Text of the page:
Why Your Whiteboard Can’t Manage Your Projectby Shannon Vize on March 9, 2016
The whiteboard concept is as much a part of the workplace today as headphones and free coffee. They allow for creativity expression; thinking out loud; keeping track of agendas; scheduling work; leaving messages for the next occupant of the space; brainstorming and keeping to-do lists. Some places have whiteboards in the hallways, cafes, and even in the bathrooms. Brilliant ideas know no bounds and we need to jot them down but beware — all whiteboards will be erased, even when the ‘DO NOT ERASE’ plea is prominent.
Time to wipe away residue of the past; whiteboards are good reminders that sometimes things need to be erased and restarted in order to evolve. Managing projects has grown increasingly complex over the past decade; projects can be complex and dependent on many different factors, departments, and outcomes that need to be tracked and managed; even with a fastidious, three-page to-do list, items can fall through the cracks. Large projects are twice as likely to be late, over budget, and missing critical features than small projects. How many deadlines does your team have to miss before you get a project management platform?
Between 2010 and 2020, 15.7 million new project management roles will be created globally, and the project management industry is slated to grow by $6.61 trillion. Project management has historically focused on physical factors and aspects of ensuring a project stays within budget and time constraints. However, 2015 gave birth to a new era of data analytics processes and improvements in efficiency. The key elements of project management are delivering quality results within the limitations of scope, resource and time. Big data increases the scope, but the key project management elements are still essential to project success…your whiteboard simply cannot and will not be able to handle the small details and nuances of a project, that could cause project managers to lose sight of the project plan.
Instead of endless emails and text chats, you can use a single tool to see the big picture of any project and simply zoom in when you need to inspect the smallest details. These programs have become ubiquitous in most modern offices, but it seems as if there are a lot of shortcomings with these “project monitoring software” programs. Software for project management needs to concentrate on being able to integrate with other programs; API connectivity and great collaboration features are imperative.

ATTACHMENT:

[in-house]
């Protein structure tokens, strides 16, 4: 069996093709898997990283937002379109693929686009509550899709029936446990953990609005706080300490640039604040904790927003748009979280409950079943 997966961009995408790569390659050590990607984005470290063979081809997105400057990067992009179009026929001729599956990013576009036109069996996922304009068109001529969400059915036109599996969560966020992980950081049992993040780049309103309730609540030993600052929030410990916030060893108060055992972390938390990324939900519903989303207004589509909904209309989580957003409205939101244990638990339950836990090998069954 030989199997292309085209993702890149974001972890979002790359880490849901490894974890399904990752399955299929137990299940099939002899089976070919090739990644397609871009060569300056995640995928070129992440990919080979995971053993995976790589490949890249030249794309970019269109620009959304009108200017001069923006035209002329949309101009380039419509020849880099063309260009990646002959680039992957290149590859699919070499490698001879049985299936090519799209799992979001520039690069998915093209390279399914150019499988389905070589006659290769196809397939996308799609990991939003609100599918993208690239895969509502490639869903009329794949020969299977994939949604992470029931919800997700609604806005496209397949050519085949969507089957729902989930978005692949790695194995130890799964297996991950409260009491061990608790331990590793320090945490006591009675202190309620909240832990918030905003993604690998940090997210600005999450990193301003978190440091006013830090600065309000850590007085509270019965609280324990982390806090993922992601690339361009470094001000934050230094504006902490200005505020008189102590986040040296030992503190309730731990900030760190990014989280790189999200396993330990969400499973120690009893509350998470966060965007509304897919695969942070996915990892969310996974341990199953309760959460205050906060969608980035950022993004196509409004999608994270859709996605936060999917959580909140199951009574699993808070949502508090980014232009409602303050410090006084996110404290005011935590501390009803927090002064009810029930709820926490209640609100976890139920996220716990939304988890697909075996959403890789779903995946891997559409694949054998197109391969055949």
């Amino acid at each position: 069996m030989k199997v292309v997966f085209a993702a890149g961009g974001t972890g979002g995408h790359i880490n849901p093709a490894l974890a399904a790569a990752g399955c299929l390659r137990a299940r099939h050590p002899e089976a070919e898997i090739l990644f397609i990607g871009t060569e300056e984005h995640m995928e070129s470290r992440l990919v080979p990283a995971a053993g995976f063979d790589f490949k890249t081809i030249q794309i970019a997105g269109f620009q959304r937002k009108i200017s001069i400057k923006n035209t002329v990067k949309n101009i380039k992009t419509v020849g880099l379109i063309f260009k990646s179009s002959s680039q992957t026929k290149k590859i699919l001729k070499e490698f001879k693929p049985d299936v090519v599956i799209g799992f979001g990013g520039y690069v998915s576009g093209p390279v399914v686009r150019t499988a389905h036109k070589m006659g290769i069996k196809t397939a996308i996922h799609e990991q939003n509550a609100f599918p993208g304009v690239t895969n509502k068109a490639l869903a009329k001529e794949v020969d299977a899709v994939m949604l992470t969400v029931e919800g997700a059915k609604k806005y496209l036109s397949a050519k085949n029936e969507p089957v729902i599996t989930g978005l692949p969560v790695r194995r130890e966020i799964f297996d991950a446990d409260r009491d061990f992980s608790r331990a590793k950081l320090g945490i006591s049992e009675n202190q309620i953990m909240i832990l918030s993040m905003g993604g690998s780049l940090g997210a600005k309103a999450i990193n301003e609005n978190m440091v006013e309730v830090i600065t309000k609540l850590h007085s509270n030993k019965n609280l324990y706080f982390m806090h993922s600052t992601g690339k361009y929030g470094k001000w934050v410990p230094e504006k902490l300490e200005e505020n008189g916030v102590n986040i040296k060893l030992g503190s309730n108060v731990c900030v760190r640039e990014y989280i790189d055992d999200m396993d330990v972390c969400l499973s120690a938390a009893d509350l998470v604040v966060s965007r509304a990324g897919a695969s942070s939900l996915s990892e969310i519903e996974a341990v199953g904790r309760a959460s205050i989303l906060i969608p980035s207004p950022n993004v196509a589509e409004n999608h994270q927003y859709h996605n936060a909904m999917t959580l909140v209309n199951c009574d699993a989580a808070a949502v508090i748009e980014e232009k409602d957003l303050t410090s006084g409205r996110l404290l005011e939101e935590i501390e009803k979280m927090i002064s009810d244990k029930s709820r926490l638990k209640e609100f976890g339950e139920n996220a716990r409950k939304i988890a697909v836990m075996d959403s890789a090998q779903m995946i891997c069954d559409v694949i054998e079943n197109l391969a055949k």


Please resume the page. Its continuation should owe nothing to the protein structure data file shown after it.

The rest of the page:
The problem in many offices is that project management is handled with a combination of several different programs. In fact, the most common complaint in many offices regarding project management is that there is not one program that can handle all aspects of a project. Instead, it is common to see project managers using a spreadsheet program to handle different aspects of a large undertaking, then manually updating that spreadsheet with data from other programs.
For the modern organization, the success of any project management initiative will be tied to the tools they use. That’s why project management software has grown so popular over the last decade. Companies need to supplement their operations and reporting with intuitive tools to provide:
- A connected workforce.
- Reliable document sharing.
- Ability to manage risks, forecasting, and budgets.
- Reporting capabilities.
- Integrated tools.
- Intuitive to use.
Project management shouldn’t be consigned to certain industries or departments. It’s part of how every business unit functions and how every manager delivers projects that fulfill business requirements. When implemented with care and with the right tools, project management can diffuse throughout your entire organization, increasing productivity, reliability, and ideally, your return on investment for each project.
Are your current proposals on target? Find out how Mondo can assist you in hiring a Project Manager expert for any project!
About this author (Shannon Vize)
Shannon Vize currently works as the Content Writer for Mondo. Shannon authors a majority of the content published by Mondo, in addition to helping create and adjust the content strategy for the Digital Marketing and Tech Talent Agency. She has also been published on various online platforms on subjects ranging from marketing to fashion to social issues.